Israeli president and Palestinian PM to attend Munich security conference
Berlin — Israeli President Isaac Herzog and Palestinian prime minister Mohammad Shtayyeh are among hundreds of high-ranking officials due to attend the Munich security conference this week, its chair Christoph Heusgen says.
The conference takes place as the war in the Gaza Strip between Israel and the Palestinian militant group Hamas, in which more than 28,000 Palestinians and about 1,430 Israelis have been killed, enters its fifth month with no end in sight.
Shtayyeh is part of the Palestinian Authority based in the Israeli-occupied West Bank. It was not known if he and Herzog would meet.
Heusgen said the Israel-Hamas war, Russia’s invasion of Ukraine and conflicts in the Horn of Africa would dominate the conference, which takes place in the German city of Munich from Friday to Sunday and is attended by the world’s defence and security elite. The future of Nato and European defence would also be a big topic, Heusgen said.
Former US president Donald Trump has prompted indignation in Nato and Europe with his suggestion that the US might not protect Nato allies who are not spending enough on defence from a potential Russian invasion.
“We obviously don’t just want to paint a dark picture, but rather we will be seeking for the silver lining on the horizon,” he told a news conference.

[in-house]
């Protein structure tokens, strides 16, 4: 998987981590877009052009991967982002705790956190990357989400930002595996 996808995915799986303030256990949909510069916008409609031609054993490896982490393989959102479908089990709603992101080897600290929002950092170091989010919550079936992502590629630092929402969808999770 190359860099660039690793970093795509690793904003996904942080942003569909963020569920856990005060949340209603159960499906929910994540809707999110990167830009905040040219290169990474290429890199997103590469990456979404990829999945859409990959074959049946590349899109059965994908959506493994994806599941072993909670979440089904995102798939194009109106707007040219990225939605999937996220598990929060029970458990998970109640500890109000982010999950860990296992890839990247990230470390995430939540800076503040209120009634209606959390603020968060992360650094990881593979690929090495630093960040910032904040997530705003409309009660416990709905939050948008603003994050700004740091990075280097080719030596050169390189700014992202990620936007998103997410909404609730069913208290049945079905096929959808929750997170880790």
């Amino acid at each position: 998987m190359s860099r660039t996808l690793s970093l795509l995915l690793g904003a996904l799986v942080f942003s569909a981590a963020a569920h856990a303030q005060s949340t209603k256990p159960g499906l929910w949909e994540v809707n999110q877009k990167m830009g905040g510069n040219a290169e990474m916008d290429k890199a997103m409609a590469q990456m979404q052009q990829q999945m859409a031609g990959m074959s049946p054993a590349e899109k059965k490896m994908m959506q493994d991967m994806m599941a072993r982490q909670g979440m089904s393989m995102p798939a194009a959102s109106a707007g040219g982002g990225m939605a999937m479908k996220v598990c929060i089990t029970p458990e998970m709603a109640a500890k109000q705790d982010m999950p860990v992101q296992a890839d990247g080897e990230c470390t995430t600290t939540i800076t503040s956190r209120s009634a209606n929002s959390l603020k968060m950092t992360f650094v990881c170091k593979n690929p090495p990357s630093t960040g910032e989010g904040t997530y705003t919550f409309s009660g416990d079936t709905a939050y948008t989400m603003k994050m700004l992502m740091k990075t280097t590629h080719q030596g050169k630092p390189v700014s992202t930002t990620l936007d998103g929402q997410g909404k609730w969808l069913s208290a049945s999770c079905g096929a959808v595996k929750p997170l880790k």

Freed Israeli hostages and relatives of hostages of Hamas would also participate in an event on the conference sidelines, Heusgen said,
UN secretary-general Antonio Guterres would open the conference. Other attendees included US secretary of state Antony Blinken, US vice-president Kamala Harris, China’s top diplomat Wang Yi, German chancellor Olaf Scholz, EU commission president Ursula von der Leyen and the government chiefs of Lebanon, Qatar and Iraq, he said.
The foreign ministers of the Group of Seven (G7) richest democracies would hold a meeting on the sidelines.
The Munich security conference’s annual report underscored a high degree of pessimism in Western nations about their prospects for security and prosperity, Tobias Bunde, its head of policy and analysis, said.
Nearly half of German citizens, for example, believed their country would be less secure and less wealthy in 10 years’ time.
“That is a big contrast to countries like China and India where majorities are significantly more optimistic,” Bunde said. “In many Western societies, the feeling that the wins of globalisation are unfairly distributed and that the current world order cannot fulfil their expectations is spreading.”
This in turn was dampening the desire for international co-operation, for example on issues such as climate change, he said.
About 27% of the 250 people speaking at the 60 events come from the Global South, the highest share to date at the conference.
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